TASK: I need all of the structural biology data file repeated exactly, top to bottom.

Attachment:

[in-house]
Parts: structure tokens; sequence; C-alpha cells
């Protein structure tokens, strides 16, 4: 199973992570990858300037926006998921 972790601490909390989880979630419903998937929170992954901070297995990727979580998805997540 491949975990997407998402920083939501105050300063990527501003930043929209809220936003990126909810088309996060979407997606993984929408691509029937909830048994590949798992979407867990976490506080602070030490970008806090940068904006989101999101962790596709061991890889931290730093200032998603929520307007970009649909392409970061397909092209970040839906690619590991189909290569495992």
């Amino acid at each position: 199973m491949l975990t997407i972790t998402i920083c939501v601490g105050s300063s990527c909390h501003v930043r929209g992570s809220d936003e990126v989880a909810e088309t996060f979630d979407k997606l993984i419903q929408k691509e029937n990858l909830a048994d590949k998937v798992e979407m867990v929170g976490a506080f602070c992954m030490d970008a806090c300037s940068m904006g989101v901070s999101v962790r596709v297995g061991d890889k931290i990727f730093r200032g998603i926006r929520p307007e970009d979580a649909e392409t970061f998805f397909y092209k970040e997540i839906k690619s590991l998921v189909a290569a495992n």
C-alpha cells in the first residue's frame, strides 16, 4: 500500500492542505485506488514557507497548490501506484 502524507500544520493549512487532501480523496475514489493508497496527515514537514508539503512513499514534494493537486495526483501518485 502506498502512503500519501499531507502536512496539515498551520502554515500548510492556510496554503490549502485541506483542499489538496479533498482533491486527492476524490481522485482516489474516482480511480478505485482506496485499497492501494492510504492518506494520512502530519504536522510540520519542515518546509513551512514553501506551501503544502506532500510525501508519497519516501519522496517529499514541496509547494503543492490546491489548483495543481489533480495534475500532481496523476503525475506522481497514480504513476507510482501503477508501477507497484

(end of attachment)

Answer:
[in-house]
Parts: structure tokens; sequence; C-alpha cells
């Protein structure tokens, strides 16, 4: 199973992570990858300037926006998921 972790601490909390989880979630419903998937929170992954901070297995990727979580998805997540 491949975990997407998402920083939501105050300063990527501003930043929209809220936003990126909810088309996060979407997606993984929408691509029937909830048994590949798992979407867990976490506080602070030490970008806090940068904006989101999101962790596709061991890889931290730093200032998603929520307007970009649909392409970061397909092209970040839906690619590991189909290569495992």
């Amino acid at each position: 199973m491949l975990t997407i972790t998402i920083c939501v601490g105050s300063s990527c909390h501003v930043r929209g992570s809220d936003e990126v989880a909810e088309t996060f979630d979407k997606l993984i419903q929408k691509e029937n990858l909830a048994d590949k998937v798992e979407m867990v929170g976490a506080f602070c992954m030490d970008a806090c300037s940068m904006g989101v901070s999101v962790r596709v297995g061991d890889k931290i990727f730093r200032g998603i926006r929520p307007e970009d979580a649909e392409t970061f998805f397909y092209k970040e997540i839906k690619s590991l998921v189909a290569a495992n």
C-alpha cells in the first residue's frame, strides 16, 4: 500500500492542505485506488514557507497548490501506484 502524507500544520493549512487532501480523496475514489493508497496527515514537514508539503512513499514534494493537486495526483501518485 502506498502512503500519501499531507502536512496539515498551520502554515500548510492556510496554503490549502485541506483542499489538496479533498482533491486527492476524490481522485482516489474516482480511480478505485482506496485499497492501494492510504492518506494520512502530519504536522510540520519542515518546509513551512514553501506551501503544502506532500510525501508519497519516501519522496517529499514541496509547494503543492490546491489548483495543481489533480495534475500532481496523476503525475506522481497514480504513476507510482501503477508501477507497484